Immutable Objects in JavaScript

Casey Justus Development Technology, JavaScript, Opinion 2 Comments

There are very good reasons to use immutable objects in certain languages. In JavaScript, however, I’m still kind of…. meh.

In this blog post, I plan to discuss my reasonings with the hope that I might spark discussion on the use of Immutable Objects in JavaScript.

What Are Immutable Objects?

The definition of mutable is “liable or subject to change or alteration.” When discussing programming, we use it to indicate objects that are allowed to change over time. So, conversely, an immutable value is the opposite – after that object is first created, it cannot be changed. It is not variable.

Basically… immutable objects means that you are always creating new objects (or entire data structures) as opposed to making individual changes to those existing objects in the original data structure.

Why Are Immutable Objects Used?

The main reason for immutable objects is that they are thread safe. This makes sense in some languages.

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But as JavaScript is single threaded, this doesn’t really apply. And when you use web workers to take advantage of multi-threading in JavaScript, you’re using a messaging interface that helps to keep you out of trouble with the state of your objects.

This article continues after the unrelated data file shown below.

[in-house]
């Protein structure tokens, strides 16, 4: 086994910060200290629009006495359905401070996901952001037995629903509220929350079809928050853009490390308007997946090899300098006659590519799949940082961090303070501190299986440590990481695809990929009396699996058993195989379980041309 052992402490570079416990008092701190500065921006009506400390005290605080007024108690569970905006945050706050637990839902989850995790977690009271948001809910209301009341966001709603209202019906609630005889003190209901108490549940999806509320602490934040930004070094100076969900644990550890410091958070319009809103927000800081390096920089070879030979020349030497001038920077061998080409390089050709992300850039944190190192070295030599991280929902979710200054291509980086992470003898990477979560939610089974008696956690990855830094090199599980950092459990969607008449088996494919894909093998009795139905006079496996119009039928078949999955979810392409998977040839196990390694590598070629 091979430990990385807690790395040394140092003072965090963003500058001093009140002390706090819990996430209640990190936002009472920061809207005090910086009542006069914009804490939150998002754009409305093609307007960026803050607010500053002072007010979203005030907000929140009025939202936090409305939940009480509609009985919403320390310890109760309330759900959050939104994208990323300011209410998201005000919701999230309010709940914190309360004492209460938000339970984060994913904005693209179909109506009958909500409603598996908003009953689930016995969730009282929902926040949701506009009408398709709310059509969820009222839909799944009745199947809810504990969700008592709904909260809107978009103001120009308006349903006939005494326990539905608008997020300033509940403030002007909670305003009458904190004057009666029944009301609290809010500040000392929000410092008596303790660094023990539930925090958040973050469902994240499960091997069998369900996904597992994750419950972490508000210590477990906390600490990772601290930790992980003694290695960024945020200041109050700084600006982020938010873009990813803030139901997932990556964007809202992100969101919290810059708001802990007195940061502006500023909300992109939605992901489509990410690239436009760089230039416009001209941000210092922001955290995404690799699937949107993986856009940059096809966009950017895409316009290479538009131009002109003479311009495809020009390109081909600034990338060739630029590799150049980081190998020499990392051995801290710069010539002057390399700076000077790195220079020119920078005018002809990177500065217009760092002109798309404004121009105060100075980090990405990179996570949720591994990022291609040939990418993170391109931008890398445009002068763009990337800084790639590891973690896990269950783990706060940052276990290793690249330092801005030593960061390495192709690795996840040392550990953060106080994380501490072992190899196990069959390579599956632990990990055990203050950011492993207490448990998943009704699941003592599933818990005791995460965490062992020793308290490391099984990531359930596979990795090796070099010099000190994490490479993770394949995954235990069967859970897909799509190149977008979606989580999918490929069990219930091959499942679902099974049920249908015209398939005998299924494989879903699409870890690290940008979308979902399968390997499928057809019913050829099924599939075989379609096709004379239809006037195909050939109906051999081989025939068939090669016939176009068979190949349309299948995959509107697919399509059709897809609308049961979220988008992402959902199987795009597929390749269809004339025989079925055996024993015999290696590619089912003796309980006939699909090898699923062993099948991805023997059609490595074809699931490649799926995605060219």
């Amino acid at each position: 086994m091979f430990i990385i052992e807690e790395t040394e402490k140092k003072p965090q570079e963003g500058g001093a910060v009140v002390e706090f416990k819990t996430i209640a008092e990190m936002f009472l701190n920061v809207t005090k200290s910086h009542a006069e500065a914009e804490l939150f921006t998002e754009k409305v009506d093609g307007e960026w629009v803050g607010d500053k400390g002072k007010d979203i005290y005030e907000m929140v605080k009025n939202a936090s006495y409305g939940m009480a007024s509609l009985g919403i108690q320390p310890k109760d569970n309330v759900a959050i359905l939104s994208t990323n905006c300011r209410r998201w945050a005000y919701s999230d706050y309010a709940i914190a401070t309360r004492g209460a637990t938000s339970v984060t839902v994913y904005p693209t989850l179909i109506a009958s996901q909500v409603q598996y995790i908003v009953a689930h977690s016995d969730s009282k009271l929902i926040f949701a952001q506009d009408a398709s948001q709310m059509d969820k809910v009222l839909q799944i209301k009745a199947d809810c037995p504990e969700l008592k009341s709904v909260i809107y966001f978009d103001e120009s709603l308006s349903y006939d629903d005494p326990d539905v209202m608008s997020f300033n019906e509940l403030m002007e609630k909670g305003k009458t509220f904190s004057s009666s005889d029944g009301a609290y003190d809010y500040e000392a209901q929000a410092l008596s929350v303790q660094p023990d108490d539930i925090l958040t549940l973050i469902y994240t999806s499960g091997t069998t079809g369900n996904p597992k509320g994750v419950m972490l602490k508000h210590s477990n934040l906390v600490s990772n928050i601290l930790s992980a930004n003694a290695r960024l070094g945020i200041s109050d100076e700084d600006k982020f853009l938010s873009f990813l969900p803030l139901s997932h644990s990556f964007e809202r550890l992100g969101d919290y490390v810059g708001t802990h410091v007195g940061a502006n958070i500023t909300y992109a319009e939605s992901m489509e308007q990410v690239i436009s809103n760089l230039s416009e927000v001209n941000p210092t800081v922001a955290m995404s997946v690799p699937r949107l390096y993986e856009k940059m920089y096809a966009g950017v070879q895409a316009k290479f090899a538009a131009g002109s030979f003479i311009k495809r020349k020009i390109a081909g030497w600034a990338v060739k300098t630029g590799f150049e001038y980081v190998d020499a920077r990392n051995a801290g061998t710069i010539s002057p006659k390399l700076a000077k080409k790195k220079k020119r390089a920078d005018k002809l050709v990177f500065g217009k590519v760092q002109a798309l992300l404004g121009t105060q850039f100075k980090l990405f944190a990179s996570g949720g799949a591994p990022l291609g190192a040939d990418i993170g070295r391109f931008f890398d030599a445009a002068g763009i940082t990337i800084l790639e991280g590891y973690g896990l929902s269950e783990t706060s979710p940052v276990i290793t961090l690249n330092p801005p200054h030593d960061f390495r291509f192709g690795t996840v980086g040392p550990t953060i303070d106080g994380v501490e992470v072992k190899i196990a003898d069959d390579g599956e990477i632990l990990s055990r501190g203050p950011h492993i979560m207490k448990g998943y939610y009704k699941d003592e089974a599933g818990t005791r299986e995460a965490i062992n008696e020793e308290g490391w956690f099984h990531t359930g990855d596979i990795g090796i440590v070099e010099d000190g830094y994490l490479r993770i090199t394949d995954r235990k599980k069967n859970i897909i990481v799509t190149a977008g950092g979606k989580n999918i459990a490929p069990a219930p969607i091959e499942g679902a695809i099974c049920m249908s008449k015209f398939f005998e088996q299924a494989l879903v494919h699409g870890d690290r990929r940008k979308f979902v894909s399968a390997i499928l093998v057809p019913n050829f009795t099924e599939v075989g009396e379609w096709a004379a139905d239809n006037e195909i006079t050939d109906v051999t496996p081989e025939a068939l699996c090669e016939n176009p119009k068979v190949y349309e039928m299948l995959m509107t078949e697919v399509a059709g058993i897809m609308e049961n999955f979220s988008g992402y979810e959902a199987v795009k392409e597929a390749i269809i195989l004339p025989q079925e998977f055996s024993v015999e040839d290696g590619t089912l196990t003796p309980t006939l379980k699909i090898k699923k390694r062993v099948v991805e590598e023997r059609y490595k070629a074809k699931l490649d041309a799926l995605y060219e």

Performance is debatable for immutable objects. They use a larger memory footprint but in some situations can reduce the number of processes. The most important performance issue for a model though is its impact on DOM rendering.

But When Applied to React.js Apps…

Facebook’s React.js is a popular view framework – that’s the V in MV*. It also has a library for models called Immutable.js.

For React apps, it makes some sense to use Immutable.js. React uses the Observer Pattern to update the View on a change to its Model.

Thoughts

Whether you like React or not, there is some simplicity in not having to write specific binds between the Model and View. And the expensive process of observing all objects isn’t impacted by replacing the entire Model through Immutable.js. React creates a simplified, virtual DOM and compares this to the actual one to see if any updates need to be made.

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With other MV* libraries however, you already have a Model with its own methods and way of binding the View to the Model. I think immutable JavaScript makes some sense for React apps but only depending on the application.

Sometimes native objects make more sense for React apps, not just for performance, but because you can use native arrays with a much more extensive list manipulation library like lodash.

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